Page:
The US ambassador to Libya is among four Americans killed in an attack on the US consulate in Benghazi, President Barack Obama has confirmed.
Unidentified armed men stormed the grounds overnight amid uproar among Muslims over a US-produced film said to insult the Prophet Muhammad.
They shot at buildings and threw handmade bombs into the compound.
It has not been confirmed how the ambassador, J Christopher Stevens, and the others died.
Protesters against the film also attacked the US embassy in Cairo on Tuesday night.
The Afghan government gave orders for the video-sharing website Youtube to be closed to the public until the offending film was removed but the site was still visible to internet users in the capital, Kabul.
Speaking at the White House, President Obama told reporters that the attack would not break the bonds between the US and the new Libyan government.
Libya’s interim leader, Mohammed Magarief, apologised to the US over the killings, which he called “cowardly criminal acts”.
Reports say a militia known as the Ansar al-Sharia brigade was involved in the attack, but the group has denied the claim, the BBC’s Rana Jawad in Tripoli says.
Reports suggest that Ambassador Stevens and his staff went to the consulate in an attempt to evacuate the site after it was attacked.
The killing of the US ambassador to Libya, Christopher Stevens, along with three other US embassy staff, raises a host of questions about security, the prevalence of armed militias in the country and the whole trajectory of Libya’s democratic project.
The Obama administration in Washington will want answers from the Libyan government about the scale of the security measures in place at its consulate in Benghazi and how demonstrators were able to get into the building.
More broadly the ambassador’s death highlights the continuing instability in Libya as the country struggles to establish security and the rule of law.
The country is awash with weapons and armed militias – some of a salafist or extreme Islamic fundamentalist outlook – hold sway in many areas.
They were reportedly trying to leave the consulate building for a safer location when gunmen launched an intense attack, apparently forcing back security guards.
“The American ambassador and three staff members were killed when gunmen fired rockets in their direction,” a Libyan official in Benghazi told Reuters news agency.
The Libyan doctor who treated Mr Stevens in hospital said he had died of severe asphyxiation, apparently from smoke inhalation, with no other injuries, and that he had tried for 90 minutes to revive him.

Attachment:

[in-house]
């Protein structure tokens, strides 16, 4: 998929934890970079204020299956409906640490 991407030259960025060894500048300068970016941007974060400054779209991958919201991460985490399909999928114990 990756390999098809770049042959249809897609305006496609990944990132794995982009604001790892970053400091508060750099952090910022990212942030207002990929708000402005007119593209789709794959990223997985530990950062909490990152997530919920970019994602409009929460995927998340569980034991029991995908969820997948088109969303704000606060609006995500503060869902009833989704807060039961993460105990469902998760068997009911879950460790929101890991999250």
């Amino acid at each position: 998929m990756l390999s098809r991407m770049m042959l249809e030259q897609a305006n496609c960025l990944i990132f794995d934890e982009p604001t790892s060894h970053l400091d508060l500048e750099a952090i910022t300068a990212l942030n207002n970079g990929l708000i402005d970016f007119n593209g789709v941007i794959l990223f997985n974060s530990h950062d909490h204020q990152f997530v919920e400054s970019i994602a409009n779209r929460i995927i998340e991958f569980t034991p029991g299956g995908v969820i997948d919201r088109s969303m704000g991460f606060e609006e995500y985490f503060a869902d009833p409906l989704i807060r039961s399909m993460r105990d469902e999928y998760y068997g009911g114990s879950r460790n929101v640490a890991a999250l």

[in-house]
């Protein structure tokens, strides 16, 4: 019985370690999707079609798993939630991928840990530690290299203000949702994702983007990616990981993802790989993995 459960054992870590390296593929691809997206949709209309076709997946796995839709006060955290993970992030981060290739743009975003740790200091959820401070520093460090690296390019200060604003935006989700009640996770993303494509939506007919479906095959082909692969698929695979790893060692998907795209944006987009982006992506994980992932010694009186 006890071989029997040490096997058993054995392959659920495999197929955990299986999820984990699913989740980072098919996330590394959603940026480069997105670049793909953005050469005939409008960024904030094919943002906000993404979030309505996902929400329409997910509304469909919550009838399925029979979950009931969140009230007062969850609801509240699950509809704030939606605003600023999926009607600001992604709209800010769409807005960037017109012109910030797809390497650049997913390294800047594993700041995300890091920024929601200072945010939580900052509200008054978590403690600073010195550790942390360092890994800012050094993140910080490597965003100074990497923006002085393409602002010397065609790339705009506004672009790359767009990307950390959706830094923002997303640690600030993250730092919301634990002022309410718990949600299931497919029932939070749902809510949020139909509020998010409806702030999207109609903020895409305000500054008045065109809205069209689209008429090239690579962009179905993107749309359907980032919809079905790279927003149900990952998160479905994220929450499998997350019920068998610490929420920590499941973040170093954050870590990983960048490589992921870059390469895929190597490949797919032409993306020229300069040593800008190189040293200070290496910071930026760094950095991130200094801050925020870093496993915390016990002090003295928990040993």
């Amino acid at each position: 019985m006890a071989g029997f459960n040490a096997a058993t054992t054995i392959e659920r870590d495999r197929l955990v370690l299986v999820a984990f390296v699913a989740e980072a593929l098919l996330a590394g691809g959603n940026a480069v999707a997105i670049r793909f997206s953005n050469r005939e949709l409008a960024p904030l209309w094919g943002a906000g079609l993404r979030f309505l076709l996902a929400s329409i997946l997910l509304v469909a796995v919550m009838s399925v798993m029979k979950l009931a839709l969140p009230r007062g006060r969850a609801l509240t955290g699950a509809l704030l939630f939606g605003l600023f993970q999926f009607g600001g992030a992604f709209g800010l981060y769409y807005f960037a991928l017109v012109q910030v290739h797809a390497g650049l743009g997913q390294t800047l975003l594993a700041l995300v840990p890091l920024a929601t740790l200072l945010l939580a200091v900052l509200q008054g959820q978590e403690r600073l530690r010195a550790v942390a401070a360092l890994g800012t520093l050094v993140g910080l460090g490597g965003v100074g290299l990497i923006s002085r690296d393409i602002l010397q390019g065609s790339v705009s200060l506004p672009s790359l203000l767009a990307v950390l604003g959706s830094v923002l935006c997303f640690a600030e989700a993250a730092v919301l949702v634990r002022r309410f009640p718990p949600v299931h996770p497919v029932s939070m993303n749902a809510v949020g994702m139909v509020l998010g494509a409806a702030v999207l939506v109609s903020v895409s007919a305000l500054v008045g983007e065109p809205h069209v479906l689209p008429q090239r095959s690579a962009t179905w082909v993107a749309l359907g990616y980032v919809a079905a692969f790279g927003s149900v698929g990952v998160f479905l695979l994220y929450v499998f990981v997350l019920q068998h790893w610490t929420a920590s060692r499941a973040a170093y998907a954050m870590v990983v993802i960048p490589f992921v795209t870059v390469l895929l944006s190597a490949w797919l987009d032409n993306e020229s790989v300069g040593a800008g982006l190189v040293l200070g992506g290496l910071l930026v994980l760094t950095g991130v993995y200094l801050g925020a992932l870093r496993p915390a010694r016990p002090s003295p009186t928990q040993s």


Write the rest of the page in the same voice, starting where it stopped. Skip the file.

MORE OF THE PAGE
He was the only American brought into the Benghazi Medical Centre and initially nobody realised he was the ambassador, Ziad Abu Zeid told the Associated Press news agency.
A second US man killed in the attack was named as Sean Smith, a father of two who was employed as an information management officer.
The names of the remaining two victims have not yet been released.
US Secretary of State Hillary Clinton described Mr Smith in a statement as “one of the best”.
Speaking to reporters later, Mrs Clinton said many Americans were asking how such an attack could have happened in a country America had helped to liberate.
“This was an attack by a small and savage group, not the people and government of Libya,” she said.
The attack was condemned by UK Foreign Secretary William Hague as “brutal and senseless”.
Our correspondent says many people are still armed following the conflict that overthrew Gaddafi.
Analysts say the attack will raise serious new concerns about stability in the country and the ability of the new Libyan administration to maintain security.
In June, two British bodyguards were injured in an attack in Benghazi on a convoy carrying the British ambassador to Libya. Red Cross and UN staff also came under attack this year.
Correspondents say the film at the heart of the row, which appeared on Youtube translated into Arabic, is highly provocative and insulting to Muslims.
A demonstration in Cairo on Tuesday saw protesters breach the US embassy and tear down the US flag, which was flying at half-mast to mark the 9/11 attacks.
An Islamic tenet bans the portrayal of the Prophet Muhammad.
Cartoons featuring the Islamic religion’s key figure sparked violent unrest among Muslims in 2005 when they were published by a Danish newspaper.
Mrs Clinton said the attack on the consulate in Benghazi “should shock the conscience of people of all faiths”.